Bond Update

Bonds/Yield Curve: Foreign investors have been selling South African bonds this year, with outflows totalling $1.4 billion in the last five months, exceeding last year's total outflow of $1.1 billion. The pressure on local bonds is attributed to various factors, including the greylisting, Eskom's revelations and its ongoing power cuts, a recent dispute between Washington and Pretoria over Russia relations, and a weakening rand.

There is plenty of risk factored into SA bonds and yields, so once investors are convinced of the shift in the monetary policy cycle, demand will likely return. There has been a significant widening in the yield spread between SA and US 10-year bond yields. The spread has widened out to almost 870bp, with the generic 10yr SA yield at 12.435% and the US 10yr yield at 3.745%. This spread is set to widen a lot further as US rates moderate on a US debt-ceiling deal and a pivot in US monetary policy, and that too will be a factor supporting the ZAR. Against this backdrop, a bold hike tomorrow by the SARB, coupled with signs of inflation moderating, should entice some investors to reconsider SA bonds as a speculative investment proposition.

Not that demand at yesterday's vanilla bond auction was bad. All things considered, they were decent ahead of today's inflation data and tomorrow's anticipated rate hike. Cover ratios may have been slightly below their five-auction average but appear to be tentatively stabilising. That will come as some relief to National Treasury that tip-toed back into extending the duration at the latest auction. The bonds cleared without any problem, and it was notable that clearing yields on the R2035 and R2037 settled a little lower than prevailing market rates.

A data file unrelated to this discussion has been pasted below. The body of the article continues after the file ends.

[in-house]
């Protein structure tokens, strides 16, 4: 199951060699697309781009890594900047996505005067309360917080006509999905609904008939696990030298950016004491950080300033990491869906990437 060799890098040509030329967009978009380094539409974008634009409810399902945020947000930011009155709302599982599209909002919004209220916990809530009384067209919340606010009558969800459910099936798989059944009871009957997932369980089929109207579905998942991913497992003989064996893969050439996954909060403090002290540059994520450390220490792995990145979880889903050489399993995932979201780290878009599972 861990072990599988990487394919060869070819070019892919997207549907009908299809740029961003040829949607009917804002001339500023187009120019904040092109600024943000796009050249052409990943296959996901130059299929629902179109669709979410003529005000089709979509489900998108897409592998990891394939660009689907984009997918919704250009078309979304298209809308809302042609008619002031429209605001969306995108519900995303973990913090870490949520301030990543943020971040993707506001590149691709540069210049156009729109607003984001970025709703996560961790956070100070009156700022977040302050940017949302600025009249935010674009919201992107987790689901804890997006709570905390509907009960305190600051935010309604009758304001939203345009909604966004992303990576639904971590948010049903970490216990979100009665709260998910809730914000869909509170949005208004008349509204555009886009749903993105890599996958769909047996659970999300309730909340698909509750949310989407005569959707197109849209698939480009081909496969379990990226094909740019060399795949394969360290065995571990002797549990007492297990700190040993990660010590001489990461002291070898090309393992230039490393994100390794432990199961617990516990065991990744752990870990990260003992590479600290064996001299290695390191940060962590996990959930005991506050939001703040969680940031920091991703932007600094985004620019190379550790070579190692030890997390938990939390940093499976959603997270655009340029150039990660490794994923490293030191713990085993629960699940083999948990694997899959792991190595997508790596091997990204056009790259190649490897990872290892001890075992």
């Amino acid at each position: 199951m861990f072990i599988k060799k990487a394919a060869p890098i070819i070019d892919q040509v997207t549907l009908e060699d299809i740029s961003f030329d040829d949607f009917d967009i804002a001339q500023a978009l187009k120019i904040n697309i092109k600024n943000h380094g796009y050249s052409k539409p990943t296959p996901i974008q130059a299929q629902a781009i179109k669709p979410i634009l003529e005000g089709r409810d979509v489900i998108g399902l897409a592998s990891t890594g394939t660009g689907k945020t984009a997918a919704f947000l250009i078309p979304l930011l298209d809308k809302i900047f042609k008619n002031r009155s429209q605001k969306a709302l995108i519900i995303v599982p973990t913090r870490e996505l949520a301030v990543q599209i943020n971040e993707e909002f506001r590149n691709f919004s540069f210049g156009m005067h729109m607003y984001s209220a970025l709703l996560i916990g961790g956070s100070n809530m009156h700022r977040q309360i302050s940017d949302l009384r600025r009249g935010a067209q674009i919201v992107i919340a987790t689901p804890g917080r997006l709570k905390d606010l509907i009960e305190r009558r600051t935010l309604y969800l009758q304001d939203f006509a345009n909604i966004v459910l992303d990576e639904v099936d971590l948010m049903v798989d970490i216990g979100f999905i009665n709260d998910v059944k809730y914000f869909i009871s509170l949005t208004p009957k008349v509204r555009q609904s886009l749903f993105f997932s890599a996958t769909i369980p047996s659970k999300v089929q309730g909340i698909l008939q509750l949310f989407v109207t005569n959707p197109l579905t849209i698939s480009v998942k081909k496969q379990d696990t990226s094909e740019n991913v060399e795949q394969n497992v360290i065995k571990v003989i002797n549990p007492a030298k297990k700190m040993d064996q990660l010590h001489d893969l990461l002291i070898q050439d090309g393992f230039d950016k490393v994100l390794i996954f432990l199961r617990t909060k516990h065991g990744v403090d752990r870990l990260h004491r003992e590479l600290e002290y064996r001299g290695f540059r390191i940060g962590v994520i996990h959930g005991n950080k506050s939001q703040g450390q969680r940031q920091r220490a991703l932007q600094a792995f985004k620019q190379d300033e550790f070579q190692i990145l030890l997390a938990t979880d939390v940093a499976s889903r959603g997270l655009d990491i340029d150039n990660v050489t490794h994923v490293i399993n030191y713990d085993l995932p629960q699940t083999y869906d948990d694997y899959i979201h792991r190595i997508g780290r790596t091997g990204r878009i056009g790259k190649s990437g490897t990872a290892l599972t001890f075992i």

FRAs: FRA rates at the very short end appear to have stabilised and should stabilise even more should today's inflation data dip below 7.0% y/y. The SARB is expected to hike by at least 50bp and could even move by 75bp, depending on their interpretation of inflation. So should inflation surprise the downside, the market is ripe to attract some receiving interest, given how aggressively the entire curve has been paid higher in recent weeks. The middle to longer end of the FRA curve continues to drift up as investors position for interest rates remaining higher for longer, with the inflection point in rates now pushed out to the start of 2024, and that will only be if inflation makes a material and sustained retreat. The 9X12 vs the 1X4 spread remains wide at 66bp, and that's on top of a 1X4 trading at 8.60%, well above the current repo of 7.75%.

Repo: The SARB will likely hike by a minimum of 50bp tomorrow to stabilise markets. This is not what forecasters or the SARB had in mind, but there was panic in the market recently, and bold decisions are needed. Any expectations of rate cuts early in 2024 have now disappeared, and all eyes will be on whether the ZAR makes a full recovery or not. The ZAR is vulnerable, which may even prompt the SARB to remain hawkish, although an intra-meeting emergency hike is no longer looking as necessary. The peak in interest rates priced into FRAs has now moved 100-125bp higher but could stabilise around current levels ahead of the SARB decision and statement next week.

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Research Team
Media, Sasfin Bank